Constipation occurs when a person passes stools less frequently, and their stools become difficult to pass.
Constipation typically occurs when a person changes their diet or routine, or they consume an inadequate amount of fibre.
It is important to know first aid for constipation, as chronic constipation can either lead to, or be a symptom of, ongoing health complications.
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The technical definition of constipation is when a person has less than three bowel movements per week.
However, bowl movements are unique to each person, and some people may only have one to two bowel movements per week as their standard pattern.
As such, a person can be considered constipated if they begin passing stools less frequently, and their stools subsequently become dry, hard, and painful or difficult to pass.
Constipation occurs when stools move too slowly through the large intestine.
This results in too much water being absorbed from the stool, which becomes dry, hard, and difficult to pass.
Many lifestyle factors can contribute to constipation, including a low-fibre diet, insufficient water, and a lack of regular exercise.
First aid for constipation depends on the cause. If the constipation is related to lifestyle factors, you can relieve symptoms by:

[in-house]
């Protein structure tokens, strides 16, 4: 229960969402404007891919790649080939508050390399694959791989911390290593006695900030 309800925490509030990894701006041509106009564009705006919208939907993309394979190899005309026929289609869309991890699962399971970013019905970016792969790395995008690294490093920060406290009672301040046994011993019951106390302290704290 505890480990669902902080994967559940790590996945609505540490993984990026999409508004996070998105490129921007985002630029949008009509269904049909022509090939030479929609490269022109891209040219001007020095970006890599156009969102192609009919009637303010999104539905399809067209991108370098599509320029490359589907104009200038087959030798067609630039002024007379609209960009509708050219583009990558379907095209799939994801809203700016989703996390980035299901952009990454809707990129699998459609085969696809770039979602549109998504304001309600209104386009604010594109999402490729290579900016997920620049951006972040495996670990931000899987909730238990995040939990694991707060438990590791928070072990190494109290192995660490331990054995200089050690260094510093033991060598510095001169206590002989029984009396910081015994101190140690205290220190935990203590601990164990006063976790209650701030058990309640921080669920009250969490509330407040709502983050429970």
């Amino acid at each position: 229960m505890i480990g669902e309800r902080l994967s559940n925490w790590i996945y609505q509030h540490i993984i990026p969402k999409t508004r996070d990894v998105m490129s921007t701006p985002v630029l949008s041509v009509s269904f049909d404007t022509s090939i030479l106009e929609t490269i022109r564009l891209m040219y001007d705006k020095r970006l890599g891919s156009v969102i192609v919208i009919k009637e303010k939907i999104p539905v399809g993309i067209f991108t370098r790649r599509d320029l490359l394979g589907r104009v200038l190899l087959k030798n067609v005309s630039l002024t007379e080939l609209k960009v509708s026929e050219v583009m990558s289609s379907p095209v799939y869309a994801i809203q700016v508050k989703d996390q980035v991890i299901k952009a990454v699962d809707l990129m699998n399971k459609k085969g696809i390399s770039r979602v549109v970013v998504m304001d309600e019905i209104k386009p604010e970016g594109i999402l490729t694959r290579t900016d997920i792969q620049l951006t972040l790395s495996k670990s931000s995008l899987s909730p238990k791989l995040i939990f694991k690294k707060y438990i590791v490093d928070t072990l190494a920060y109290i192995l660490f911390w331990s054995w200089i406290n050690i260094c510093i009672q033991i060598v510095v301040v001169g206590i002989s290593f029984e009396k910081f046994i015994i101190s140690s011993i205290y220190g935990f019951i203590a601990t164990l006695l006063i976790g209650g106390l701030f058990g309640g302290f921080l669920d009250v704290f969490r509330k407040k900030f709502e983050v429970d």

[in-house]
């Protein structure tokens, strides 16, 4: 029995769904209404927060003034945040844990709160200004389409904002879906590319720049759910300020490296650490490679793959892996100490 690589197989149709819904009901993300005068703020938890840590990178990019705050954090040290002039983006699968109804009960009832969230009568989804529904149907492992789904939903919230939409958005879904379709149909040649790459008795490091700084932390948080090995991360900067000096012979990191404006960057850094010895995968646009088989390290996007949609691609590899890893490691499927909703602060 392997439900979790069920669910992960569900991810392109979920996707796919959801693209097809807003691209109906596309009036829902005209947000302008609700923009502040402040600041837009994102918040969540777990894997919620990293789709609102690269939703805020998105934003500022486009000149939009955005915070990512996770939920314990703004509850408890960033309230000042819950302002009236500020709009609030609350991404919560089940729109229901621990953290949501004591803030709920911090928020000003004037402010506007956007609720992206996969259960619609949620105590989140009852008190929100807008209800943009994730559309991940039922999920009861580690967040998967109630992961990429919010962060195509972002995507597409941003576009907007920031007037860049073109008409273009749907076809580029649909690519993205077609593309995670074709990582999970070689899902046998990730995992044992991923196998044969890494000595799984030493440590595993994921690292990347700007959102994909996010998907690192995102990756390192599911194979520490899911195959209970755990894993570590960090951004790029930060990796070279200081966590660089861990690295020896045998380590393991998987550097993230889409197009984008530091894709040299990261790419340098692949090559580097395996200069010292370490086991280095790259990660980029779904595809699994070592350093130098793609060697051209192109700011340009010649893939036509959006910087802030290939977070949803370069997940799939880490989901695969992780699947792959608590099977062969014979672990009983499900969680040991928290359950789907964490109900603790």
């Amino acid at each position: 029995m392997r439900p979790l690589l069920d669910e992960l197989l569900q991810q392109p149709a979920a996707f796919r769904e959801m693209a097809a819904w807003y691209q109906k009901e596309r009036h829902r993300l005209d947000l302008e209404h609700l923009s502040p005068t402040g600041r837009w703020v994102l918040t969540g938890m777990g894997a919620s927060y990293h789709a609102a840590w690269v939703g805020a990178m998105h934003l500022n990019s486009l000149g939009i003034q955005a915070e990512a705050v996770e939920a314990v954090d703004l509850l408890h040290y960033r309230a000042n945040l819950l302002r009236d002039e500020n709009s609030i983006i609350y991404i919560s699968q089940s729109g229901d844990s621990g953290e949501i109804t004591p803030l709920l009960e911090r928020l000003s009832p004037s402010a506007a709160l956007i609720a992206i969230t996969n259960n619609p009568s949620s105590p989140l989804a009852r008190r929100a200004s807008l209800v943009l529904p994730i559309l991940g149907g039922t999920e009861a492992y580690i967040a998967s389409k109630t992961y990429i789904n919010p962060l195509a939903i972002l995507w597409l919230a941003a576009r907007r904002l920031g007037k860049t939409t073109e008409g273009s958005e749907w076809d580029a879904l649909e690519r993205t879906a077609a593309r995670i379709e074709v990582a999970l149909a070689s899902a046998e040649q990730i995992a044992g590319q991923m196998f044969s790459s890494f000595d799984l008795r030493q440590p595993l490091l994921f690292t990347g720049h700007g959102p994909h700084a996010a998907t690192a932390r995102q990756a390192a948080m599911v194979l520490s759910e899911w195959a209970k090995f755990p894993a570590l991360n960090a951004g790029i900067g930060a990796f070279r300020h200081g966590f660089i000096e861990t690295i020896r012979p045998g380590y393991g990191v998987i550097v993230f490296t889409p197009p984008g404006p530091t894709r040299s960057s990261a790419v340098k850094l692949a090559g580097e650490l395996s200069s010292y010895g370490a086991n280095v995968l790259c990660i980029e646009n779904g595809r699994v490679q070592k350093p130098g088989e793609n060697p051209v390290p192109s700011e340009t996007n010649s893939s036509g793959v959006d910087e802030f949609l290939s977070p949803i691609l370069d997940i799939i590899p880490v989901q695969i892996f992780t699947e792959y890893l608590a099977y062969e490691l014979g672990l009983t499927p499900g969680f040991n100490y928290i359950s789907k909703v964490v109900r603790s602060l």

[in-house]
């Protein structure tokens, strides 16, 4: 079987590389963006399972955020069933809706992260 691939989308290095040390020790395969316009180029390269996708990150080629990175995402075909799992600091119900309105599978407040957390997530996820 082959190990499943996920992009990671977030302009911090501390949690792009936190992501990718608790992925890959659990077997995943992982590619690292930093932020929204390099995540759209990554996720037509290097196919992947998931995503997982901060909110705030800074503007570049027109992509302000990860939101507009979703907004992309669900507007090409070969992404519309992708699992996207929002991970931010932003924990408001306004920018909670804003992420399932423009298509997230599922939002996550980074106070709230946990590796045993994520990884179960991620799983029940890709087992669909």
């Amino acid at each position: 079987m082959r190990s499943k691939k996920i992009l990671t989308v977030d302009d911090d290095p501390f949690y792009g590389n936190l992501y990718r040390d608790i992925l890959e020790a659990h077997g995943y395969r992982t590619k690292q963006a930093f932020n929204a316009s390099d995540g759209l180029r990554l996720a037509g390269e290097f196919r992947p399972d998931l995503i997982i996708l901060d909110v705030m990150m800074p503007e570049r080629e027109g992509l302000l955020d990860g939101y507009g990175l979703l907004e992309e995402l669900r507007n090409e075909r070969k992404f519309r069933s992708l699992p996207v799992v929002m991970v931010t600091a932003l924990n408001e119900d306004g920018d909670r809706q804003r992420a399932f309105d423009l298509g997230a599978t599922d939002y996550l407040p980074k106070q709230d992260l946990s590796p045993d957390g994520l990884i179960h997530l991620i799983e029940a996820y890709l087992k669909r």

You should see a doctor if your constipation lasts longer than three weeks, causes severe pain, or there is blood in your stool.
The constipation might relate to factors that are outside of your control, such as prescription medication, old age, or an underlying medical problem like an abdominal hernia or irritable bowel syndrome.
It is important to see a doctor if your symptoms get worse instead of better, as complications of chronic constipation include rectal prolapse, and faecal and urinary incontinence.
For more information on how to prevent, identify, and manage symptoms for constipation, head to a first aid course near you.
The following first aid courses look at constipation: